JianGu Sword

Japanese sword(nihonto) glossary

The katana() is the type of Japanese longsword or backsword, it is a specific type of curved and single edged sword, traditionally used by the Japanese samurai, so it also be known as samurai sword.

The katana always used for cutting and open combat. its curvature is generally gentle enough to allow for effective thrusting as well and it was predominantly used with a two-handed tsuka(grip). but many extant historical Japanese sword arts include single-handed techniques as well. it has been traditionally worn edge up, inserted in the sash from the sixteenth century.

The sword was considered the soul of the samurai. For much of Japanese history, only samurai were allowed to carry swords. The peasant were prohibited carrying sword and they would be killed was enough reason if they carrying a sword after in early Edo period.
Much of early Japanese culture revolved around swords. If somebody be forced to sell their swords for money, then they would be “soulless” in the eyes of a samurai.

Katana's scabbard be called a saya, the handguard be called tsuba, Other aspects of the koshirae(mountings), such as the menuki (decorative grip swells), habaki (blade collar and scabbard wedge), fuchi and kashira (handle collar and cap), kozuka (small utility knife handle), kogai (decorative skewer-like implement), saya lacquer, and tsuka-ito (professional handle wrap), and Elaborate methods for cleaning, storing, sharpening, and making all of parts of sword.

Regarding Japanese culture of sword. Positioning of sword for an easy draw implied suspicion or aggression. For example, a samurai entering someone's house might consider how to place his sheathed sword as he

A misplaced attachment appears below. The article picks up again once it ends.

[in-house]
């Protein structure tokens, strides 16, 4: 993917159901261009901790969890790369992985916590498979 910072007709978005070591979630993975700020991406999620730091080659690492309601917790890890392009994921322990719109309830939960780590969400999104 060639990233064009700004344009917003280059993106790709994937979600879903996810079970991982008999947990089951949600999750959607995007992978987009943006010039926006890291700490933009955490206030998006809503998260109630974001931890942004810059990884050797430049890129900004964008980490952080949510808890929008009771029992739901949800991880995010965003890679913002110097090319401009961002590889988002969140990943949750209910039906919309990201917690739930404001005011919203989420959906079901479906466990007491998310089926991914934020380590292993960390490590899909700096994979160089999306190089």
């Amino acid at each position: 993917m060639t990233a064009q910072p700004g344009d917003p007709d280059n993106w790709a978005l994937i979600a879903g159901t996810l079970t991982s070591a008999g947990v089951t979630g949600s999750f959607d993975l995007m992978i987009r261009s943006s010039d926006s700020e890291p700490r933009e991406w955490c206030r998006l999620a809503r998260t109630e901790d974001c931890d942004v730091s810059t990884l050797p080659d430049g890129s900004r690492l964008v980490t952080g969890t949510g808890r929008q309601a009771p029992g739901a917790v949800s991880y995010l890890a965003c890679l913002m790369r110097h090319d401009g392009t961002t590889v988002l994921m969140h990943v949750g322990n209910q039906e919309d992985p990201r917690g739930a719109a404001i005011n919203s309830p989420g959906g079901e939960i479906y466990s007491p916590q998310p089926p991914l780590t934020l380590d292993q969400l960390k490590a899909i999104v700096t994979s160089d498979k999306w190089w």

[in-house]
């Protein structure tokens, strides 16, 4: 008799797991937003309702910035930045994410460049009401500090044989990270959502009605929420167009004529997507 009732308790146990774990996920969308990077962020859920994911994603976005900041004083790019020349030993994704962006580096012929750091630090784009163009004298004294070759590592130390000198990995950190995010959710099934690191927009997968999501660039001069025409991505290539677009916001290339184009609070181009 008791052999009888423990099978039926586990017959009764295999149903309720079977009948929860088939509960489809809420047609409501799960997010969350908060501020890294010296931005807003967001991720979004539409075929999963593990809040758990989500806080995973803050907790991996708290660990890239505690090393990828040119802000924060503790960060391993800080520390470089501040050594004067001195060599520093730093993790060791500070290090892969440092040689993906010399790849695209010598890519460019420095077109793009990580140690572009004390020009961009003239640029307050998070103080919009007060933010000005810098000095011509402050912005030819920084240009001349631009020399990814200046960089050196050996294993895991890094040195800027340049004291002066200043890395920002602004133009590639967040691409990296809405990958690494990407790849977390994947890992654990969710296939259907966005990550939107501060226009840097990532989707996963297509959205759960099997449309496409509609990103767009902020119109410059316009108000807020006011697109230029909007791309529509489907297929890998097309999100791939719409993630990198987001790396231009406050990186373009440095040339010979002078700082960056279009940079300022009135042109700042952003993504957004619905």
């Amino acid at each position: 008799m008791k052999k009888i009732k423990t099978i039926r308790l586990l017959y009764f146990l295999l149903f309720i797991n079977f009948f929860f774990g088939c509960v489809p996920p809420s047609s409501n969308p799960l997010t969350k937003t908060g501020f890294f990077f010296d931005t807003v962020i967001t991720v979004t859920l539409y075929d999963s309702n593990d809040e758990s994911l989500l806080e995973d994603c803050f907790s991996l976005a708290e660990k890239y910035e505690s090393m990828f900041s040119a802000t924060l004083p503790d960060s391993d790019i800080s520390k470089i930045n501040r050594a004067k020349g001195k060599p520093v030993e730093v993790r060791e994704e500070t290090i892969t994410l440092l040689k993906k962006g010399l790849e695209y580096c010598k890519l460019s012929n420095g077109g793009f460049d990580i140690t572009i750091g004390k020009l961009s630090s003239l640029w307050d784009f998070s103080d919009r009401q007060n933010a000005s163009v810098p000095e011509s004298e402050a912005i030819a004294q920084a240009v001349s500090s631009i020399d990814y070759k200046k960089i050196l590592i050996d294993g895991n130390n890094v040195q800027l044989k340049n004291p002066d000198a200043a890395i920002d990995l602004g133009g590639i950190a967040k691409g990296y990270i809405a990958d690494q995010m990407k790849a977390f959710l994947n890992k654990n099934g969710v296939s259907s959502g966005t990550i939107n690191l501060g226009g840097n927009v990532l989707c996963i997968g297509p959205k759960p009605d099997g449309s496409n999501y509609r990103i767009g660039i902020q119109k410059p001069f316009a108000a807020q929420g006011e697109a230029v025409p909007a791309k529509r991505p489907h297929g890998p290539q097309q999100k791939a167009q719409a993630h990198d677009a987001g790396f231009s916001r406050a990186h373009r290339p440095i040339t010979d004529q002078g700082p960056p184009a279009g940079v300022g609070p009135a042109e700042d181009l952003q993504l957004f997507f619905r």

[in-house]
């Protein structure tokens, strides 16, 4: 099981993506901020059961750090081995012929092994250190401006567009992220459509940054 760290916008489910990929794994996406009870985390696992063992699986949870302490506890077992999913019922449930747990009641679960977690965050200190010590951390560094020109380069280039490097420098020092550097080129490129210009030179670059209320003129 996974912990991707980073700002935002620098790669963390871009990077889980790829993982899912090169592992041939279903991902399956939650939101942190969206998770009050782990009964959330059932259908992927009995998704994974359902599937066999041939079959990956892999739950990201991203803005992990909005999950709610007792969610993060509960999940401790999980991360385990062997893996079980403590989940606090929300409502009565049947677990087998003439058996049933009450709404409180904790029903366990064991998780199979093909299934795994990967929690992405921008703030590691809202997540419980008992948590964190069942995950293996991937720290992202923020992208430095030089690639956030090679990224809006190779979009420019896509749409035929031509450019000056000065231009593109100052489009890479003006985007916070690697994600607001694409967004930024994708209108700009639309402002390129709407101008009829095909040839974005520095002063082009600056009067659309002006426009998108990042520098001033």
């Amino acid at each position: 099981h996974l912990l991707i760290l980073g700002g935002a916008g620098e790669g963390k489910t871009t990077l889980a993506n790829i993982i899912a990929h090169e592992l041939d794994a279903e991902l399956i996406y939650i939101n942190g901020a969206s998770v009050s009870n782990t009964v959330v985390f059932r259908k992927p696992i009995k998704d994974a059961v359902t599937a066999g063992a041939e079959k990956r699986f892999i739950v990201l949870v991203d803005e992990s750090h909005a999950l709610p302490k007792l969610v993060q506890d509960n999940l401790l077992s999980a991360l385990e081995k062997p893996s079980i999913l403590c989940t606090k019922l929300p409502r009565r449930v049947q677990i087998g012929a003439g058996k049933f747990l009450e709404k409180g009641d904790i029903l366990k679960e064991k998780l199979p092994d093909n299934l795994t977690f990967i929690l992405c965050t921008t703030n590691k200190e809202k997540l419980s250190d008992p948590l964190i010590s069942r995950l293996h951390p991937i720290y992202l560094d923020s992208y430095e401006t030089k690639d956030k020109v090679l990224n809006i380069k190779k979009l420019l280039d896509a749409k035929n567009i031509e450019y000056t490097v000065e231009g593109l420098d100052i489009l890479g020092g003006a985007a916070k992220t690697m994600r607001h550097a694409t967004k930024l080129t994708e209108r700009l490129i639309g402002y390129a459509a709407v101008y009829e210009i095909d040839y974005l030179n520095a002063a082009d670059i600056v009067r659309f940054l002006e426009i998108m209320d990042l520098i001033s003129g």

knelt. whether he placed it on his right or left side, and whether the blade was placed curving away or towards him, was an important point of etiquette.

The katana was typically paired with wakizashi and tanto. Katana was generally stored above the wakizashi on a rack, curving upwards, in the manner it was worn, with the omote side showing (tsuka or handle pointing left).

Sword Terms

Nakago: Tang of blade

Mune-Machi: Notch in the back of a blade to stop the habaki.

Ha-Machi: Edge notch where blade joins tang

Mekugi-Aan: Tang Hole

Mei: Signature

Yasuri-Mei: File marks on tang

Nakago: Tang of blade

Mune-Machi: Notch in the back of a blade to stop the habaki.

Ha-Machi: Edge notch where blade joins tang

Mekugi-Aan: Tang Hole

Mei: Signature

Yasuri-Mei: File marks on tang

Nagasa: Blade (from tip of kissaki to munemachi)

Kissaki: The point of a blade

Boshi: Shape of temper line at the kissaki (point)

Yokote: Line between ji and kissaki

Ji/Hiraji: sword surface between the shinogi and the hamon

Hamon: Temper pattern along blade edge

Shinogi: Ridges on each side of a blade

Shinogi-Ji: Sword flat between the mune and shinogi

Mune: Back ridge of sword blade

Mono-Uchi: Portion of blade 4 or 5 inches below the point. Striking point

Ha: Cutting edge of a sword

Sori: Curve

Hi/Bohi: Groove

Koshirae: Sword mountings including Saya, tsuka and Toso/Tosogu.

Toso/Tosogu: Sword-furniture, I.E.: Fittings, Fuchi-Kashira; Habaki, Seppa, Menuki and Tsuba

Tsuba: Sword guard

Fuchi-Kashira: set of hilt collar (fuchi) and butt cap (kashira).

Menuki: Ornaments under handle wrapping to improve grip

Habaki: Collar around blade above the tang to fit the blade securely into scabbard

Seppa: Washers to fill out space provided for tsuba on blade

Tsuka: Sword handle.

Ito/Tsuka ito: Braid for wrapping handle

Tsuka-maki: art of wrapping the handle of a sword.

Mekugi: Bamboo peg or metal rivet holding the handle on a sword

Same/Same-kawa: Patch of skin from belly of giant ray, used on sword handles and sometimes on scabbards

Saya: Scabbard of sword.

Sageo: Cord or braid attached to kurikata on side of scabbard

Koiguchi: The mouth of the scabbard or its fitting

Kurikata: Scabbard (saya) fitting for attaching the sageo

Kojiri: Bottom end fitting on scabbard

Shito-Dome: Small collars in the kurikata and/or kashira

Referenced page from: http://www.samuraisword.com/glossary/index.htm

Learn More Glossary about Japanese sword blade, please click here.

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